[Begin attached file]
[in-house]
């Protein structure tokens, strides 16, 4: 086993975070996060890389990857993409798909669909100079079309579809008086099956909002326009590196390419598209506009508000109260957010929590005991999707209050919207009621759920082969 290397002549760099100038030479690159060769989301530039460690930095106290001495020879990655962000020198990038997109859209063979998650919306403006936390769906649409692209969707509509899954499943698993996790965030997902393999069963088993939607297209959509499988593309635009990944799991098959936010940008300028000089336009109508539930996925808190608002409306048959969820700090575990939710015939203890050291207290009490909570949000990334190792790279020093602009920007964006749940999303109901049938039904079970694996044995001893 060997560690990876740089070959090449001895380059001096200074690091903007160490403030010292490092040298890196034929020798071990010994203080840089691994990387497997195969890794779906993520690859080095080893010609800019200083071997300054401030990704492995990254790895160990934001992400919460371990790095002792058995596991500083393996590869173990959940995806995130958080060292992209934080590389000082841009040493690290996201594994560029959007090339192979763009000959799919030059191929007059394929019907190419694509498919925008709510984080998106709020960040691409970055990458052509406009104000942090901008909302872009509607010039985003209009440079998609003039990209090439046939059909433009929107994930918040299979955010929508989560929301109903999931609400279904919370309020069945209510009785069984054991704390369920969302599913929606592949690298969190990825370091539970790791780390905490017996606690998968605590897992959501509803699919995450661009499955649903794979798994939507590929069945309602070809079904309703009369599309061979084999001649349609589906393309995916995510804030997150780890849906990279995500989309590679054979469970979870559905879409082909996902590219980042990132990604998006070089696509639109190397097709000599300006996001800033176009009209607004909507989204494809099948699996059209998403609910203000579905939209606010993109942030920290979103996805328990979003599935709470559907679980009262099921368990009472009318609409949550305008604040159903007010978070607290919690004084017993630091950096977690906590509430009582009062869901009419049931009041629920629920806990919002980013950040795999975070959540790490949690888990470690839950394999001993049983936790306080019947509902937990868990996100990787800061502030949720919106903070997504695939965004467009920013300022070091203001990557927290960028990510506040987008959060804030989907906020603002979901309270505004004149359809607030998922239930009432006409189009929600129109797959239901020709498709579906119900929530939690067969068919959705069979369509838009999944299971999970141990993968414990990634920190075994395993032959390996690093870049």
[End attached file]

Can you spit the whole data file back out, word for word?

[in-house]
């Protein structure tokens, strides 16, 4: 086993975070996060890389990857993409798909669909100079079309579809008086099956909002326009590196390419598209506009508000109260957010929590005991999707209050919207009621759920082969 290397002549760099100038030479690159060769989301530039460690930095106290001495020879990655962000020198990038997109859209063979998650919306403006936390769906649409692209969707509509899954499943698993996790965030997902393999069963088993939607297209959509499988593309635009990944799991098959936010940008300028000089336009109508539930996925808190608002409306048959969820700090575990939710015939203890050291207290009490909570949000990334190792790279020093602009920007964006749940999303109901049938039904079970694996044995001893 060997560690990876740089070959090449001895380059001096200074690091903007160490403030010292490092040298890196034929020798071990010994203080840089691994990387497997195969890794779906993520690859080095080893010609800019200083071997300054401030990704492995990254790895160990934001992400919460371990790095002792058995596991500083393996590869173990959940995806995130958080060292992209934080590389000082841009040493690290996201594994560029959007090339192979763009000959799919030059191929007059394929019907190419694509498919925008709510984080998106709020960040691409970055990458052509406009104000942090901008909302872009509607010039985003209009440079998609003039990209090439046939059909433009929107994930918040299979955010929508989560929301109903999931609400279904919370309020069945209510009785069984054991704390369920969302599913929606592949690298969190990825370091539970790791780390905490017996606690998968605590897992959501509803699919995450661009499955649903794979798994939507590929069945309602070809079904309703009369599309061979084999001649349609589906393309995916995510804030997150780890849906990279995500989309590679054979469970979870559905879409082909996902590219980042990132990604998006070089696509639109190397097709000599300006996001800033176009009209607004909507989204494809099948699996059209998403609910203000579905939209606010993109942030920290979103996805328990979003599935709470559907679980009262099921368990009472009318609409949550305008604040159903007010978070607290919690004084017993630091950096977690906590509430009582009062869901009419049931009041629920629920806990919002980013950040795999975070959540790490949690888990470690839950394999001993049983936790306080019947509902937990868990996100990787800061502030949720919106903070997504695939965004467009920013300022070091203001990557927290960028990510506040987008959060804030989907906020603002979901309270505004004149359809607030998922239930009432006409189009929600129109797959239901020709498709579906119900929530939690067969068919959705069979369509838009999944299971999970141990993968414990990634920190075994395993032959390996690093870049």